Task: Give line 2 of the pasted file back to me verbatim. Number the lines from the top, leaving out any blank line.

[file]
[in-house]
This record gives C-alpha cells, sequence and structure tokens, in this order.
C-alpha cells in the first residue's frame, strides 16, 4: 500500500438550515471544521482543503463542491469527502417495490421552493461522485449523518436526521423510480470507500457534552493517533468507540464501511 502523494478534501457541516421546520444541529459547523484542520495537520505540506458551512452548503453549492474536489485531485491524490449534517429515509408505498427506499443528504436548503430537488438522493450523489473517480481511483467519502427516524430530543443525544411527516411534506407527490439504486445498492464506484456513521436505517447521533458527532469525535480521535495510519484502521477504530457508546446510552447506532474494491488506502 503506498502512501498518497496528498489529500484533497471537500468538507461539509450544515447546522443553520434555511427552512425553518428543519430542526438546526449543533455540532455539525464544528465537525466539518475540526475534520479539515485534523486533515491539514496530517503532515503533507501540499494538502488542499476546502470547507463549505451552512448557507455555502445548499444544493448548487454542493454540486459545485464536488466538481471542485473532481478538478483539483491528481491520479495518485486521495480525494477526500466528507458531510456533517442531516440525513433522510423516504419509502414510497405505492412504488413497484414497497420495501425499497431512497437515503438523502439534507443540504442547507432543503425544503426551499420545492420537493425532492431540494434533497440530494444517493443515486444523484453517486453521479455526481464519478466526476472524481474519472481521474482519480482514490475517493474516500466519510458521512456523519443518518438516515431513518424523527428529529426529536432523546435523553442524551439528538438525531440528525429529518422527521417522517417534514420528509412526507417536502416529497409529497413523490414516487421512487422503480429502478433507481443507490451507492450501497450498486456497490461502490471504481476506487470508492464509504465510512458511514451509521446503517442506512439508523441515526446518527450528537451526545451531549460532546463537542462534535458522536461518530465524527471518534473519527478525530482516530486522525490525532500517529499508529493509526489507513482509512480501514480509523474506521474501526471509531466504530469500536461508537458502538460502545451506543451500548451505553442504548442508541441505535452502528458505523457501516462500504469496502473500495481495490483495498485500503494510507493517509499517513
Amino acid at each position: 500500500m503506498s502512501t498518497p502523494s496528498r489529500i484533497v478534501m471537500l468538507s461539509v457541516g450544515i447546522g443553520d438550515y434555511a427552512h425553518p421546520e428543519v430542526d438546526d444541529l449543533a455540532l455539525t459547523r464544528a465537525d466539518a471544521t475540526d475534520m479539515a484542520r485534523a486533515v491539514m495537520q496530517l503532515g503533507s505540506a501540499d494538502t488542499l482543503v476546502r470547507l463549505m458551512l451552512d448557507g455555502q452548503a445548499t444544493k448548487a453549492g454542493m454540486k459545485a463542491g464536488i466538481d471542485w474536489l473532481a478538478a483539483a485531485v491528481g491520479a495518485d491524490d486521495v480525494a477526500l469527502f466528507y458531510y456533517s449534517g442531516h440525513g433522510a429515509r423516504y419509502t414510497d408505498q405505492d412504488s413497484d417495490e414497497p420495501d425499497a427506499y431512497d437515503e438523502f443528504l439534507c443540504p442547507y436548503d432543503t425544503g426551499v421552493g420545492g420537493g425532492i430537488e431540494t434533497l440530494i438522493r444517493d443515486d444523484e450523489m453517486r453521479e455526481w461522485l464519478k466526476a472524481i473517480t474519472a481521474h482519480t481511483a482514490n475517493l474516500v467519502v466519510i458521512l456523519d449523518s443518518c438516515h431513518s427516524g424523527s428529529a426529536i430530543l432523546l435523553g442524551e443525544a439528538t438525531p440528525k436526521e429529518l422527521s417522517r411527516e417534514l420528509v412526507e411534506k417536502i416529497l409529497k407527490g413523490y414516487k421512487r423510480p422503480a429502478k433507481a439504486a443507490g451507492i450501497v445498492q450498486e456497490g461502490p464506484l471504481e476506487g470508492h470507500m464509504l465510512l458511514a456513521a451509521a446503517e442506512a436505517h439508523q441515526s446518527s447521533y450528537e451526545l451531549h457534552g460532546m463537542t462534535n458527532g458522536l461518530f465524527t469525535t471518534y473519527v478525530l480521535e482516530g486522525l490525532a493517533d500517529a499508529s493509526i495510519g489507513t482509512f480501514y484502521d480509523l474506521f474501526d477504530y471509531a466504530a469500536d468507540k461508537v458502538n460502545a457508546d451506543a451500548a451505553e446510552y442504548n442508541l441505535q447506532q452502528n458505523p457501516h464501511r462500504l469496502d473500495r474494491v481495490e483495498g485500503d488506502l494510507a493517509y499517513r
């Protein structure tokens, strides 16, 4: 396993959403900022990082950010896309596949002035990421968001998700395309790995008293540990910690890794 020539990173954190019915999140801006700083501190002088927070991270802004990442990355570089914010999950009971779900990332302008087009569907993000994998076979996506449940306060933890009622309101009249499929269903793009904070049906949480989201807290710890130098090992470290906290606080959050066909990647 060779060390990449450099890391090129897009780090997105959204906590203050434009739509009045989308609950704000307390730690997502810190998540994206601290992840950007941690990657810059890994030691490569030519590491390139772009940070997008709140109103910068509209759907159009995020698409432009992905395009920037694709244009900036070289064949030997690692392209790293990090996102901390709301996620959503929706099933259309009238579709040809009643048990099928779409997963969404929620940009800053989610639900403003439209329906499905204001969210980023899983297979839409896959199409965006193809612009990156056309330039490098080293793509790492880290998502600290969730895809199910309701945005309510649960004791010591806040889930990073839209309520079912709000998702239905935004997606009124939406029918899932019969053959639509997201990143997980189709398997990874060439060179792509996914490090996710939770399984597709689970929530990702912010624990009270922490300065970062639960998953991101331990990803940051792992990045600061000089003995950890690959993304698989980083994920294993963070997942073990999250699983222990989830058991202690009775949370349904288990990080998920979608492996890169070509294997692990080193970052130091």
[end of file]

This record gives C-alpha cells, sequence and structure tokens, in this order.